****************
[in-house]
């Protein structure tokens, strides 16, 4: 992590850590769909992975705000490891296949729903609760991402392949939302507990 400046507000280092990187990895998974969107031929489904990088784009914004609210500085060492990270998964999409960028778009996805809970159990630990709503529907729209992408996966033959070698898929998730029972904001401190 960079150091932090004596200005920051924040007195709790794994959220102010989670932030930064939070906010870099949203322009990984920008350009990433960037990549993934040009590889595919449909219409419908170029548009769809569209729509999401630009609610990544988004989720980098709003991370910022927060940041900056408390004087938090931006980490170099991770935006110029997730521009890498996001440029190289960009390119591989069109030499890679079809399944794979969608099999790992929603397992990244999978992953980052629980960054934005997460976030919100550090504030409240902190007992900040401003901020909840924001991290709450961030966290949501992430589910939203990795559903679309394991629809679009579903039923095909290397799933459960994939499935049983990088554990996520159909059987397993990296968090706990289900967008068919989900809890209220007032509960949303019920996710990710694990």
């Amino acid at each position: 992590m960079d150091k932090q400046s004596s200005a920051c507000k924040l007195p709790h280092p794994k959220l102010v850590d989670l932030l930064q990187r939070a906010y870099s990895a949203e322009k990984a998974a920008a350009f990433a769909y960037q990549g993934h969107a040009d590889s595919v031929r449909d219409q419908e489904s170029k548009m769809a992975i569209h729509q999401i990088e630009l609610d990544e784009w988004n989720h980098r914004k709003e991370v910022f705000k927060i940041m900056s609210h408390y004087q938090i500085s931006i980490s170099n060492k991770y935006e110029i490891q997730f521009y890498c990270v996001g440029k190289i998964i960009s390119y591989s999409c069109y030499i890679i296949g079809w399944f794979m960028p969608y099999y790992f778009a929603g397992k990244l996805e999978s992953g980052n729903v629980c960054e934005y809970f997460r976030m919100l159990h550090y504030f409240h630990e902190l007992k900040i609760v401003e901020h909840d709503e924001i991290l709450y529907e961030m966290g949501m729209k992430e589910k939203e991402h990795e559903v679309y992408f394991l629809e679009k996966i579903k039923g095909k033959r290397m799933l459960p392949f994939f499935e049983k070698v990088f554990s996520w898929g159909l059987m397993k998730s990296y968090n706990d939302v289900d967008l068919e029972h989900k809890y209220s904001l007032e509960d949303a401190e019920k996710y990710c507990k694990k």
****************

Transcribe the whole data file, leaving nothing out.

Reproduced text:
[in-house]
């Protein structure tokens, strides 16, 4: 992590850590769909992975705000490891296949729903609760991402392949939302507990 400046507000280092990187990895998974969107031929489904990088784009914004609210500085060492990270998964999409960028778009996805809970159990630990709503529907729209992408996966033959070698898929998730029972904001401190 960079150091932090004596200005920051924040007195709790794994959220102010989670932030930064939070906010870099949203322009990984920008350009990433960037990549993934040009590889595919449909219409419908170029548009769809569209729509999401630009609610990544988004989720980098709003991370910022927060940041900056408390004087938090931006980490170099991770935006110029997730521009890498996001440029190289960009390119591989069109030499890679079809399944794979969608099999790992929603397992990244999978992953980052629980960054934005997460976030919100550090504030409240902190007992900040401003901020909840924001991290709450961030966290949501992430589910939203990795559903679309394991629809679009579903039923095909290397799933459960994939499935049983990088554990996520159909059987397993990296968090706990289900967008068919989900809890209220007032509960949303019920996710990710694990």
């Amino acid at each position: 992590m960079d150091k932090q400046s004596s200005a920051c507000k924040l007195p709790h280092p794994k959220l102010v850590d989670l932030l930064q990187r939070a906010y870099s990895a949203e322009k990984a998974a920008a350009f990433a769909y960037q990549g993934h969107a040009d590889s595919v031929r449909d219409q419908e489904s170029k548009m769809a992975i569209h729509q999401i990088e630009l609610d990544e784009w988004n989720h980098r914004k709003e991370v910022f705000k927060i940041m900056s609210h408390y004087q938090i500085s931006i980490s170099n060492k991770y935006e110029i490891q997730f521009y890498c990270v996001g440029k190289i998964i960009s390119y591989s999409c069109y030499i890679i296949g079809w399944f794979m960028p969608y099999y790992f778009a929603g397992k990244l996805e999978s992953g980052n729903v629980c960054e934005y809970f997460r976030m919100l159990h550090y504030f409240h630990e902190l007992k900040i609760v401003e901020h909840d709503e924001i991290l709450y529907e961030m966290g949501m729209k992430e589910k939203e991402h990795e559903v679309y992408f394991l629809e679009k996966i579903k039923g095909k033959r290397m799933l459960p392949f994939f499935e049983k070698v990088f554990s996520w898929g159909l059987m397993k998730s990296y968090n706990d939302v289900d967008l068919e029972h989900k809890y209220s904001l007032e509960d949303a401190e019920k996710y990710c507990k694990k």